Will CAO points for my course go up or down? Here’s our best guess
Latest data on first preferences shows where demand is up and down this year
Latest data on first preferences shows where demand is up and down this year. Photograph: Cyril Byrne / The Irish Times
It’s the burning question occupying the minds of thousands of Leaving Cert students: will CAO points for my chosen course go up or down?
It is impossible to say for certain until the results are released at 2pm on Thursday.
But latest CAO first preference data gives an indication of where demand is up and down this year across categories of courses, such as arts, business or science.
This, in turn, influences whether points requirements are likely to rise, fall or stay the same.
Search your course in our database (below) of level eight courses to see whether your chosen course is in a category where demand is up or down this year.
One important caveat to note: while demand is a strong indicator of whether points will rise or fall, there may be other unseen factors at play.
Whether colleges allocate more or fewer places on individual courses will influence the direction of points requirements; as will decisions on how many places they set aside for mature students and others.
In addition, the categories used by the CAO are quite broad and represent the average changes in preferences across sectors rather than individual courses. So, the figure you see here is the per centage change in first preferences for the category of course, rather than the course itself. In the meantime, here’s what we know from the latest data:
At level eight ( honours degree), the biggest surge in demand is in the area of humanities - excluding languages (+ 39 per cent), follwed by transport (+35 per cent), environment and languages (both + 24 per cent).
These courses are the most likely to see an increased in points, assuming additional places aren't added to these courses.
Other areas where there has been a significant, but more modest, increase in first preferences include:
Agriculture (+18 per cent), engineering and engineering trades (+12 per cent), interdisciplinary programmes in natural sciences, maths and statistics (+11 per cent), maths and statistics (+10 per cent), social and behavioural sciences (+9 per cent).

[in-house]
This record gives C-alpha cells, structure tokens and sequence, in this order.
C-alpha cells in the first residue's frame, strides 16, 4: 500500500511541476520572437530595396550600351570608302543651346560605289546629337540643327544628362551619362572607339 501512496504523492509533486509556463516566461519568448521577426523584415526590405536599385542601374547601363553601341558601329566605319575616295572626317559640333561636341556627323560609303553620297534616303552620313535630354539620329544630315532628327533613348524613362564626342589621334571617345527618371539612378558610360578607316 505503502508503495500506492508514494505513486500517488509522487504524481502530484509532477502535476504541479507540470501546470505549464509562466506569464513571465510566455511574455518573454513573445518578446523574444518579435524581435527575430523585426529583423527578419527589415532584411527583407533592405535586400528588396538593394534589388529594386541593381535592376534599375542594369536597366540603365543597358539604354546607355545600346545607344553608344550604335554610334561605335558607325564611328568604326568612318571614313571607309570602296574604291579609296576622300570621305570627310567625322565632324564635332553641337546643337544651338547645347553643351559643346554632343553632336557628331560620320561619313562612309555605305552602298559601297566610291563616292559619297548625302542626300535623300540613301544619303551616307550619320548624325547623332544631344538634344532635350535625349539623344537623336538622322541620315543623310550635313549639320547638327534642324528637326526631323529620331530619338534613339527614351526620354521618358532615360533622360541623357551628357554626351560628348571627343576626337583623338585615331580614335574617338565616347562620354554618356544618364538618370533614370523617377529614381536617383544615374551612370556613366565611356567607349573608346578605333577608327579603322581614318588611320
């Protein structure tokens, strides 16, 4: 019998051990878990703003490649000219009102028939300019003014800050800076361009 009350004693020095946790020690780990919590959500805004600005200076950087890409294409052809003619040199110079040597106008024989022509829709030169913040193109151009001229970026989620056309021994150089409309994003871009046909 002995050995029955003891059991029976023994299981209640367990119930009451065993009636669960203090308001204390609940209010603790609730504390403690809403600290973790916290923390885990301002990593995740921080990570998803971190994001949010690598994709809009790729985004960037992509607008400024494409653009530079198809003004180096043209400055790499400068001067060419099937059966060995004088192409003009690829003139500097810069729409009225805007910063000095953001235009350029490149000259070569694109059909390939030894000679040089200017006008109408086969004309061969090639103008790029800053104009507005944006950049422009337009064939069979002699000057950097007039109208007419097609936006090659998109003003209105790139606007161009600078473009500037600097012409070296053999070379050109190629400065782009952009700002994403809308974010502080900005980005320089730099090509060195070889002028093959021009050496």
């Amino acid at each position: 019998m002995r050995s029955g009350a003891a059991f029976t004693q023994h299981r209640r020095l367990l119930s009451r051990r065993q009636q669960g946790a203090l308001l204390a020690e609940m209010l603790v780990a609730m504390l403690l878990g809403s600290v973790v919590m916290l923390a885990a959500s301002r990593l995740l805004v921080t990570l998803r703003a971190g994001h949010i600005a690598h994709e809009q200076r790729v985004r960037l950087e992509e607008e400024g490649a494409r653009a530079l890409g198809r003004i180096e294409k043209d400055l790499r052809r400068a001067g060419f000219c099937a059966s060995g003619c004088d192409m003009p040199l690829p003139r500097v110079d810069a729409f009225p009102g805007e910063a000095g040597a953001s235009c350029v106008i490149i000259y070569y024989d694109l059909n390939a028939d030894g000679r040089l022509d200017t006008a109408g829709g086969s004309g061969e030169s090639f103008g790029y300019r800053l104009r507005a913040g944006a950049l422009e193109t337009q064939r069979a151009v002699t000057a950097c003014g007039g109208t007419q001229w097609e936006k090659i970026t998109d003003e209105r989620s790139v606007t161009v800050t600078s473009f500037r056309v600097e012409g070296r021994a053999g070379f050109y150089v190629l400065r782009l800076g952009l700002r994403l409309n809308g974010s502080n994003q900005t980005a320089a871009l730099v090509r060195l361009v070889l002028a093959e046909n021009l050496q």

Little or no change
There is little or no change in overall demand for other areas including:
Biological and related sciences (+6 per cent),education, law, ICT, welfare (+2 per cent), architecture and construction (+1 per cent). There has been no change in science.
The sharpest decrease in overall demand has been recorded in what is categorised as journalism and information (-54 per cent), followed by interdisciplinary programmes and qualifications involving arts and humanities (-42 per cent).
There was also a significant decrease in interdisciplinary programmes and qualifications involving agriculture, forestry and veterinary (-17 per cent).
Smaller decreases were recorded in personal services (-6 per cent), veterinary (-5 per cent), arts, business (-4 per cent), health, hygiene and occupational health (-2 per cent).
The patterns in demand for first preferance courses are different for level six and seven courses (higher certificate and ordinary degrees).
For example, the biggest increases were for education (+71 per cent), humanities except languages (+64 per cent).
By contrast, the greatest decrease in demand were in areas such as social and behavioural sciences (-39 per cent) and transport services (-22 per cent).
In the meantime, if you need any help or guidance on the results and CAO offers process, The Irish Times will run an online helpdesk staffed by our team of qualified guidance counsellors.
It is due to operate from Tuesday 13th Augusut to Saturday 17th August can be accessed at: irishtimes.com/results2019